Groundhog Day at The Old Vic


So the news is all about fakery on the daytime TV sofas. And it concerns a guy named Phil. Sounds familiar? Indeed, but it’s not that Phil. But there again, it really should sound familiar because this is the new production of Groundhog Day at the Old Vic.

The idea of repeating your experiences until you get them right is an old one. According, for instance, to Aristotle, by doing good deeds you become good and, of course, the reverse is also true. In the case of cynical, arrogant, self-serving Phil Connors, daytime weatherman, he has certainly gone in the bad deeds direction. Rude, dismissive, at times cruel, he is a nightmare to work with and borderline sociopathic. His learning curve, as everyone will know from the film, is to repeat one day over and over until he starts to get it right.

The day is 2 February, known as Groundhog Day, because of a tradition brought by German settlers to Pennsylvania: if the groundhog (we’d say marmot) comes out of his burrow and stays out, spring is coming; if he runs back in, there will be six more weeks of winter. Connors does the report with his producer and cameraman then stays an extra night because of a blizzard. When he wakes up the next morning, it’s 2 February all over again.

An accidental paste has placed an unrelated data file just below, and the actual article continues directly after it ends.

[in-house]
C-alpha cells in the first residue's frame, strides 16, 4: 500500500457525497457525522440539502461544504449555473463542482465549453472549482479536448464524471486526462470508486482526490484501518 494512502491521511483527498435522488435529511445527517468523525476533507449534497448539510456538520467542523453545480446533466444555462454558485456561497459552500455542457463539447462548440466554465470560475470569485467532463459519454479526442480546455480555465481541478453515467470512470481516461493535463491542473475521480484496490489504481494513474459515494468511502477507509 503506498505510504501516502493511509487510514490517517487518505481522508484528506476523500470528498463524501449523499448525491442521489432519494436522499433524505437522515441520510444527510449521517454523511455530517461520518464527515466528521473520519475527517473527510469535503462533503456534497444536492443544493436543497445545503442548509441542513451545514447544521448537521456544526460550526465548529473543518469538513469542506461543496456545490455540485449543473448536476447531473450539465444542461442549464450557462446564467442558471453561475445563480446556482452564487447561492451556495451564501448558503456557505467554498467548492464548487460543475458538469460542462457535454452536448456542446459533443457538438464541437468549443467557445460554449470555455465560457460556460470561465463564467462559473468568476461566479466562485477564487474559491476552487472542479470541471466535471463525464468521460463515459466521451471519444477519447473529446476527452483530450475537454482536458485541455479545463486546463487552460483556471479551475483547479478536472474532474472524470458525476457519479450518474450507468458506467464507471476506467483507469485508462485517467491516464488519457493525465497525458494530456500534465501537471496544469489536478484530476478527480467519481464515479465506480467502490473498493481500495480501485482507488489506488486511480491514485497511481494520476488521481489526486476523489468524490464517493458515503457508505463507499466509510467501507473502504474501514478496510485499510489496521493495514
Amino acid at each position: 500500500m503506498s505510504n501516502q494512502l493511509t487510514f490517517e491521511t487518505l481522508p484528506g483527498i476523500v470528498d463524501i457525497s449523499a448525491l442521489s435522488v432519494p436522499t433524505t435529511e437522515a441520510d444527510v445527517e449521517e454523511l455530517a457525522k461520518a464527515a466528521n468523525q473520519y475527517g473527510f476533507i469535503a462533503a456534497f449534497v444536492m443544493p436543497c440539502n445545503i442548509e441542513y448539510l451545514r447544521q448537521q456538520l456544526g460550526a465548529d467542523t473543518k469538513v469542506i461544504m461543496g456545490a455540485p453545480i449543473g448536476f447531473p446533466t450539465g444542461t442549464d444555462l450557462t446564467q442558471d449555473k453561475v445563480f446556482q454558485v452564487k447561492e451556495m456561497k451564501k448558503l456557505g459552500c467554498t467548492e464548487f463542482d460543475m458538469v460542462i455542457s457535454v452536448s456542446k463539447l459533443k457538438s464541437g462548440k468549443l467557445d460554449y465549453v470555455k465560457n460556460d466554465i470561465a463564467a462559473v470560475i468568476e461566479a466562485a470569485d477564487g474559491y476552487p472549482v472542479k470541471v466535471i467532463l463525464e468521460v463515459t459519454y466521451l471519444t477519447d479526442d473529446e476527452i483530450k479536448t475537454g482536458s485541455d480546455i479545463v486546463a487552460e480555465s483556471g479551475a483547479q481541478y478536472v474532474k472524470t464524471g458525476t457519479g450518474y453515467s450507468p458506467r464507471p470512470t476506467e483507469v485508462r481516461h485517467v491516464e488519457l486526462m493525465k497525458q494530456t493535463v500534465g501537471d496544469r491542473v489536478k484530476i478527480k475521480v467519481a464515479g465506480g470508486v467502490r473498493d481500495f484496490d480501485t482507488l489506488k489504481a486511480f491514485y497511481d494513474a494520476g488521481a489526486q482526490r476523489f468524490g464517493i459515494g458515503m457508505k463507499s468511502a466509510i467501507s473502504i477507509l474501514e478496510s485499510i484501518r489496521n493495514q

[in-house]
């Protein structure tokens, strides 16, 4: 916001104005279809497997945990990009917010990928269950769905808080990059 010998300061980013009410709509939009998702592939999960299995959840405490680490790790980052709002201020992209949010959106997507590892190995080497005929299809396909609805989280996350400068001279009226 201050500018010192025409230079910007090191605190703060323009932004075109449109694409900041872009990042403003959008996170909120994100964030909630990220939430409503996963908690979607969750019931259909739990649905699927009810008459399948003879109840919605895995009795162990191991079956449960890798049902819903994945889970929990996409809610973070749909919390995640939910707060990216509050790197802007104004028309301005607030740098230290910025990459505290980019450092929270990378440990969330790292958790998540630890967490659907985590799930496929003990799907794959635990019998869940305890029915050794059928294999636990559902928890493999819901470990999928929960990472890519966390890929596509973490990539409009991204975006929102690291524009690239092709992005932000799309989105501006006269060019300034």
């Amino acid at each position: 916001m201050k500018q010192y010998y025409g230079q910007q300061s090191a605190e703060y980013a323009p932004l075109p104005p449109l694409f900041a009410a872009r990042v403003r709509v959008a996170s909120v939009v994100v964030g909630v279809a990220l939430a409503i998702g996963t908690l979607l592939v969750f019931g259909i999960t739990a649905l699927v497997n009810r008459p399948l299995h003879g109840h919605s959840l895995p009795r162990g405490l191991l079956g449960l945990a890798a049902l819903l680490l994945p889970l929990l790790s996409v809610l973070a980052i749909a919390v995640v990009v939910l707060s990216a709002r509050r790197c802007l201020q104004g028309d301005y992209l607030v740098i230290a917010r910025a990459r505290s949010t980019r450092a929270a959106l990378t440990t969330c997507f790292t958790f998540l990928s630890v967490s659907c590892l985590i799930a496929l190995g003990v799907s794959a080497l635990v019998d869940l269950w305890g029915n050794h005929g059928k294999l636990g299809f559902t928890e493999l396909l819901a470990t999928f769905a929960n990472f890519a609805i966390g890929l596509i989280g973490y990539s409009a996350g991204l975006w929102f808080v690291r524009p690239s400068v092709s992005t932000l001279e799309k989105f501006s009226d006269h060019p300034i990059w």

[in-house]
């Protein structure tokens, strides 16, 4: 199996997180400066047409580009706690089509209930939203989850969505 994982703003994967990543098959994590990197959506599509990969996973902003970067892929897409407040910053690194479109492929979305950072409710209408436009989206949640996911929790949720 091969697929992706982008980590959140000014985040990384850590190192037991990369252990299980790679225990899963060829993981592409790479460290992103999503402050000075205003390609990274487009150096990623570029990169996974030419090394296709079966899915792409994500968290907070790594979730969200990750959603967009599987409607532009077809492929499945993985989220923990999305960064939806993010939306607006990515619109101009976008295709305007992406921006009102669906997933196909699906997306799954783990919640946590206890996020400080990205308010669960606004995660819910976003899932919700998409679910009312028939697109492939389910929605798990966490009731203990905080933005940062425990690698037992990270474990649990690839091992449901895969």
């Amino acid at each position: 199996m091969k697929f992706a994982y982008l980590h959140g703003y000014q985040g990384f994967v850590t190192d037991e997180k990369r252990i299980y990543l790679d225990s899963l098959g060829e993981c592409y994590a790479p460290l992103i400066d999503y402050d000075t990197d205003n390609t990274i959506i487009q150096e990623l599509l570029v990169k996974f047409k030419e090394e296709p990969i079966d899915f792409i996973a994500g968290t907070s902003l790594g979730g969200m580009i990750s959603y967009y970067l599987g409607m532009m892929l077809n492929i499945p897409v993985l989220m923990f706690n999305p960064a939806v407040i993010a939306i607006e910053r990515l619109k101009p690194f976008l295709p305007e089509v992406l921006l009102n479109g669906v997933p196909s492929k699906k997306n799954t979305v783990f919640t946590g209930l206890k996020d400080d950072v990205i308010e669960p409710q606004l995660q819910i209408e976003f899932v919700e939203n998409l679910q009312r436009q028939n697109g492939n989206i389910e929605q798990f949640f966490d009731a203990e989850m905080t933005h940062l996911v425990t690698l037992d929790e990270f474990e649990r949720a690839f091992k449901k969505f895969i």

What is very different here from the film is that the Old Vic has put on a musical. And, unusually, this transformation has strengthened the storyline, along with some quite brilliantly funny lyrics by Tim Minchin. The production is as full on as you can get with a team of high-kicking singers/dancers, videos and animation, a great live orchestra, puppetry, “illusions” (how does Connors pop up in two places at once?) and an enema.

The cast is superb. Tanisha Spring, as the downtrodden rookie producer, Rita, has a powerful voice and a vulnerable charm. As the anti-hero Phil Connors, Andy Karl transforms himself from churlish misanthrope to good guy through some hilarious scenes (parties, seductions, drinking, attempted suicides and a car chase over railway tracks) in his trial-and-error journey towards redemption. As the cute girl he initially tries to seduce, Eve Norris reveals another side in her quite lovely solo. And, thank goodness, she hooks up with the nice cameraman at the end. Because this is a show where, finally, all are redeemed in a truly euphorically happy ending.

Groundhog Day is back at the Old Vic, seven years since it premiered here. We can only hope it will keep on repeating…

Groundhog Day runs at the Old Vic until 19th August. For more information, and for bookings, please visit